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Brewing fermentations

Modern brewing practices used by global, regional, and craft brewers are essentially derivatives of those used in traditional, historical brewing. The late nineteenth-century innovations concerning the concept of single-strain brewing and the use of propagation systems eclipsed the practice of continual serial repitching. Although some breweries do practice this even today, they face the unintended consequences of hygiene issues and genetic drift of primary strains. Most global and regional brewers use propagation in specially designed vessels to ensure sufficient inoculating biomass (pitch) of the desired brewing strain. Craft brewers tend to use dried yeast or yeast slurries acquired from Regional or Global neighbouring breweries. Yeast is propagated in wort under aerobic conditions, achieved through the addition of sterile air or oxygen (Boulton et al., 2000). For further discussion of yeast handling, see Chapter 3.

Following propagation, the fresh yeast slurry is transferred (pitched) into aerated or oxygenated wort in a cylindroconical (CC) fermentation vessel. For the most part, these vessels are vertically placed to alleviate footprint constraints but on occasion companies adopt a horizontal position for these vessels presumably to reduce hydrostatic pressure impacts on some strains with the additional consequence of a modified ester (fruity) profile. CC fermenters may, or may not, be mixed using pumped loop systems or internal agitators where appropriate, though this practice is relatively new to the sector. At the beginning of fermentation a brief lag phase occurs. This is partly caused by the requirement for the yeast to exit from G0 of the yeast cell cycle and commence replication, but is also a consequence of the adjustment of the cells to changes in the nutrient, gaseous, and physical environment upon pitching. Following the lag phase, yeast grows exponentially, rapidly depleting the available oxygen and key nutrients before entering an anaerobic environment. The fermentable wort sugars and assimilable nutrients are rapidly utilized, resulting in carbon and nutrient limitation, typically prompting the cell to enter a quiescent state (see Chapter 1). These carbon- and nutrient-limited conditions coincide with an increase in ethanol concentration (Casey et al., 1984). On completion of fermentation, yeast that has sedimented to the cone at the bottom of the cylindroconical vessel is removed (cropped) from the base of the cone and a portion of this yeast is stored under beer at low temperature (3-4°C) until required for use in subsequent fermentations (Briggs et al., 2004). Before repitching, yeast can be washed with food-grade acids (pH) in order to remove bacterial contaminants (Simpson and Hammond, 1989), though the deployment of this practice is not consistent with best-practice hygiene and yeast management, which should obviate the need for this step. Yeast repitched into a fermentation vessel is subjected to the same procedures and indeed stresses in a cyclic manner. Serial repitching, whereby yeast cropped at the end of the fermentation is re-used in subsequent fermentations, is a process unique to brewery fermentations and should only be conducted a finite number of times to prevent yeast quality deterioration and the consequent fermentation performance compromise.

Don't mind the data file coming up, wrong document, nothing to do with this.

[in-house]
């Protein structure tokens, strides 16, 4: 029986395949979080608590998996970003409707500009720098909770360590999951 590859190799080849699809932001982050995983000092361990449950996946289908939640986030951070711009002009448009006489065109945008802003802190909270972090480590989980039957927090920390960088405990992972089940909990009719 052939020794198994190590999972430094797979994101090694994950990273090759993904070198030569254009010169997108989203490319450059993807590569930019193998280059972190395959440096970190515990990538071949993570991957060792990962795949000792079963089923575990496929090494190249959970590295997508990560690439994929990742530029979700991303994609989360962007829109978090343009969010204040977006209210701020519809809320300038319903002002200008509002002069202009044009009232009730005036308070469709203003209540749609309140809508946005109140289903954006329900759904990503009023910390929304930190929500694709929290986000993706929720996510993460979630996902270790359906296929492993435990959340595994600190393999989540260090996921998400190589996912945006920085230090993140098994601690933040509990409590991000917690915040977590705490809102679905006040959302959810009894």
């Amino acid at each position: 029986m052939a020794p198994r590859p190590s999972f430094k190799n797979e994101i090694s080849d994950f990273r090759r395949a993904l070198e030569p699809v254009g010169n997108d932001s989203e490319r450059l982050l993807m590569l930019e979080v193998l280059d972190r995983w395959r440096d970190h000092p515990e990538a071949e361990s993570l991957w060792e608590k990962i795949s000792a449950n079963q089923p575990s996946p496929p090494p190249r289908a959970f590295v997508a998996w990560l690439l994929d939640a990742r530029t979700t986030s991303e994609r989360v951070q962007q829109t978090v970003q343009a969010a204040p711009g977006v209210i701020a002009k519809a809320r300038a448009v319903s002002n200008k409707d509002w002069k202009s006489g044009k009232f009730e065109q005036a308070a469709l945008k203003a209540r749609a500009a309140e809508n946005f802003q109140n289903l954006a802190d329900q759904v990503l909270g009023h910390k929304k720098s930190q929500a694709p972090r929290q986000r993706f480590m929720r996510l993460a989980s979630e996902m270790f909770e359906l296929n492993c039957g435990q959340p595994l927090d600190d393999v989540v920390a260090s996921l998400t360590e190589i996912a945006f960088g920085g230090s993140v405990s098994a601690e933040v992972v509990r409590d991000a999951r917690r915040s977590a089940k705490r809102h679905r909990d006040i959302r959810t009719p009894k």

One of the key drivers for large-scale brewing is the requirement to improve the efficiency of wort fermentation, leading to a reduction in fermentation time and/or an increase in yield. The latter requirement has been addressed by the use of high- gravity worts, produced via the addition of sugar adjuncts that result in higher ethanol concentrations towards the end of fermentations (Casey and Ingledew, 1983; Casey et al., 1984; Stewart et al., 1988; Stewart, 2001). Traditional and more recent innovative developments in practice are usually adopted to improve product quality and/or process efficiency; however, the fermentation of wort by yeast and the handling of yeast between fermentations results in exposure to numerous stresses (Gibson et al., 2007).

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